We chose a donor. We went with the fresh egg donor because the probability of success is greater. Also, I like the fact that she is my size and NOT my weight. I figure if I have to use donor eggs then I should at least get to pick and chose what traits I want in my child and struggling with his/her weight is not one of them. I figure I’ll cycle in late November/early December. I have to wait on the other 2 donors and of course, for AF.
Of course, there is no telling that a fertile donor will guarantee a pregnancy or keep the evil angel of BFNs away from my door. (Should I mark my door post with lamb’s blood to keep the angel away)? If only it were so easy.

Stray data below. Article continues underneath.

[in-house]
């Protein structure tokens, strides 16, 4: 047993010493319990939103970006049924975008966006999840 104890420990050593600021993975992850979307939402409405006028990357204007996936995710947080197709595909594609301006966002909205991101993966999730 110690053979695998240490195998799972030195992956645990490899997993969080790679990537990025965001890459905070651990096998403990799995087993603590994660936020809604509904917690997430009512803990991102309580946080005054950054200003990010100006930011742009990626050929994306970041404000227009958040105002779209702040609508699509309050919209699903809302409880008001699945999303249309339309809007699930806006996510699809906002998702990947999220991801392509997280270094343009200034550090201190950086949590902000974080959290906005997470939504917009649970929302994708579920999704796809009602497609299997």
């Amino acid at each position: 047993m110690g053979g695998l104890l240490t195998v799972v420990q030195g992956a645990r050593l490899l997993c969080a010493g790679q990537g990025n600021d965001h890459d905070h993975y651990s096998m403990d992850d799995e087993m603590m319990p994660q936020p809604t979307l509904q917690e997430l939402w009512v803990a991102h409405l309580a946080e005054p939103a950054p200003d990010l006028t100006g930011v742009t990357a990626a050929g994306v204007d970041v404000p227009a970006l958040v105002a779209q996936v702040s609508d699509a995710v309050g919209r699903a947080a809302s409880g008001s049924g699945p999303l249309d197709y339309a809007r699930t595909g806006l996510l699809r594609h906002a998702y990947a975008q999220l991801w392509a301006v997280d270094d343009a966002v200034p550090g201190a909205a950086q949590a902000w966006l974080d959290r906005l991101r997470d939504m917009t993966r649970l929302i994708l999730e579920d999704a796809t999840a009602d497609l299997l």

Speaking of truly rotten, bad luck, VIRTUAL HUGS to EB and to Dr. Hill’s Mrs (IVF 40+ and Our Journey through Embryo Adoption respectively) this week and for the next coming weeks. My heart breaks for you guys.
The New York Times has been running a series this week on what I would like to call fertility failures. The gist of the articles, is that the transfer of more than one embryo (and consequential successful implantation), can lead to real health risks for mothers and their babies. As a former NICU social worker (many years ago) I have always been aware of the risks of multiples and one of the main issues I have with the Jon & Kate series is that I believe it leads to the false impression that all high ordered multiples meet their developmental milestones appropriately. This series of articles dispels that myth in a big way.
Here is the first on the price of prematurity. http://www.nytimes.com/2009/10/11/health/11fertility.html
And the second, about choosing to give birth to high level multiples.
Interesting reading, really makes you wonder. And of course as always with the NYT, I am as absorbed by the comments as much as the articles.